19. Roberts S, Parry S. Girl's and women's experiences of seeking mental health support for symptoms associated with psychosis. A narrative review. Clin Psychol Psychother. 2023; 30: 294-301. [CrossRef]
  20. Brand RM, Harrop C, Ellett L. What is it like to be friends with a young person with psychosis? A qualitative study. Psychosis. 2011; 3: 205-215. [CrossRef]
  21. Crisp AH, Gelder MG, Rix S, Meltzer HI, Rowlands OJ. Stigmatisation of people with mental illnesses. Br J Psychiatry. 2000; 177: 4-7. [CrossRef]
  22. Crisp A, Gelder M, Goddard E, Meltzer H. Stigmatization of people with mental illnesses: A follow-up study within the changing minds campaign of the royal college of psychiatrists. World Psychiatry. 2005; 4: 106-113.
  23. Wood L, Burke E, Byrne R, Pyle M, Chapman N, Morrison A. Stigma in psychosis: A thematic synthesis of current qualitative evidence. Psychosis. 2015; 7: 152-165. [CrossRef]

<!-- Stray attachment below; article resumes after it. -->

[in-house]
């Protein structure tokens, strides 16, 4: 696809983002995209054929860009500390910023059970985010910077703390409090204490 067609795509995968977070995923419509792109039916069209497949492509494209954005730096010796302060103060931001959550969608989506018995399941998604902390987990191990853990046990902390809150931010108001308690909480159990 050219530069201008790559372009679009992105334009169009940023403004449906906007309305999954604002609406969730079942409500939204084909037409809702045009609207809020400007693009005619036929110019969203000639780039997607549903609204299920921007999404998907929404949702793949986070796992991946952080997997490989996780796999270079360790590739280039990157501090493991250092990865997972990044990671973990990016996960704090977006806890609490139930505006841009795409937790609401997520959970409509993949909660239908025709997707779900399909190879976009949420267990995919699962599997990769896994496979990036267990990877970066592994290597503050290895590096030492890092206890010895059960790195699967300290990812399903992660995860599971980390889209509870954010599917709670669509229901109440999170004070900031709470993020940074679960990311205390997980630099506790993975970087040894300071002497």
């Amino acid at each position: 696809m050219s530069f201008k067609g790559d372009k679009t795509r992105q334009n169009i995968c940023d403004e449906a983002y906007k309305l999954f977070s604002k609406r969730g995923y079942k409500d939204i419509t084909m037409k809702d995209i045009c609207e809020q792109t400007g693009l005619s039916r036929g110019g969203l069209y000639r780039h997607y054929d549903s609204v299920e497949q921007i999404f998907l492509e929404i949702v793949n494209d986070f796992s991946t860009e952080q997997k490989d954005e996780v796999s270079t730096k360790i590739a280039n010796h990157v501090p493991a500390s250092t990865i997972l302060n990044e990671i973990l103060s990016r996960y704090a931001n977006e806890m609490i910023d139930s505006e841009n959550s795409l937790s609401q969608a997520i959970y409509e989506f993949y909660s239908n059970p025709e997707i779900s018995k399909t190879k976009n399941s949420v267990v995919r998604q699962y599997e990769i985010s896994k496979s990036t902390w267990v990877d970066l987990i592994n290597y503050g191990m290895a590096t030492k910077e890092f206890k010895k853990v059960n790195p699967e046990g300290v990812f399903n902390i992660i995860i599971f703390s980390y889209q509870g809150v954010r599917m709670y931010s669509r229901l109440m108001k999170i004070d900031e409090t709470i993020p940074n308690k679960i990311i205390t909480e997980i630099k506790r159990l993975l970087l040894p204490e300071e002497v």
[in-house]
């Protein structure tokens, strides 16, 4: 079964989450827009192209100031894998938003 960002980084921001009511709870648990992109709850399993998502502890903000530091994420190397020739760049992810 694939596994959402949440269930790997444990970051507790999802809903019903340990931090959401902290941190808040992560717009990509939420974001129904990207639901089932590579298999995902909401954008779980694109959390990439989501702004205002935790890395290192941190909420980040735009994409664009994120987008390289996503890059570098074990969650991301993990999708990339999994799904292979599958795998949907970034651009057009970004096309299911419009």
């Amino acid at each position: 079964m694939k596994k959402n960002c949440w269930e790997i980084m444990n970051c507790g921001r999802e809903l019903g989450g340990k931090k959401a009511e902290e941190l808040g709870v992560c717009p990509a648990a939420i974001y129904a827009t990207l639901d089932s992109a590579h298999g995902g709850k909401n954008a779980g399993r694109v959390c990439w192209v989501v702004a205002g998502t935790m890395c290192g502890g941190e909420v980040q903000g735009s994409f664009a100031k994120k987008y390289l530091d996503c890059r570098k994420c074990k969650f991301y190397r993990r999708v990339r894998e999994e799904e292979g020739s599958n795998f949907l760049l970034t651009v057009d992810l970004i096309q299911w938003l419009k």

24. King's Cultural Community. Compassion for voices: A tale of courage and hope [Internet]. London, UK: King's Cultural Community; 2015. Available from: https://www.youtube.com/watch?v=VRqI4lxuXAw.
  25. Jankowski SE, Yanos P, Dixon LB, Amsalem D. Reducing public stigma towards psychosis: A conceptual framework for understanding the effects of social contact based brief video interventions. Schizophr Bull. 2023; 49: 99-107. [CrossRef]
  26. Amsalem D, Yang LH, Jankowski S, Lieff SA, Markowitz JC, Dixon LB. Reducing stigma toward individuals with schizophrenia using a brief video: A randomized controlled trial of young adults. Schizophr Bull. 2021; 47: 7-14. [CrossRef]
  27. Amsalem D, Markowitz JC, Jankowski SE, Yang LH, Valeri L, Lieff SA, et al. Sustained effect of a brief video in reducing public stigma toward individuals with psychosis: A randomized controlled trial of young adults. Am J Psychiatry. 2021; 178: 635-642. [CrossRef]
  28. Research Excellence Framework. Panel criteria and working methods [Internet]. Kew, UK: The National Archives; 2012. Available from: https://webarchive.nationalarchives.gov.uk/ukgwa/20170302114254/http://www.ref.ac.uk/pubs/2012-01/.
  29. Erlingsson C, Brysiewicz P. A hands-on guide to doing content analysis. Afr J Emerg Med. 2017; 7: 93-99. [CrossRef]
Download PDF Supplementary File Download Citation
0 0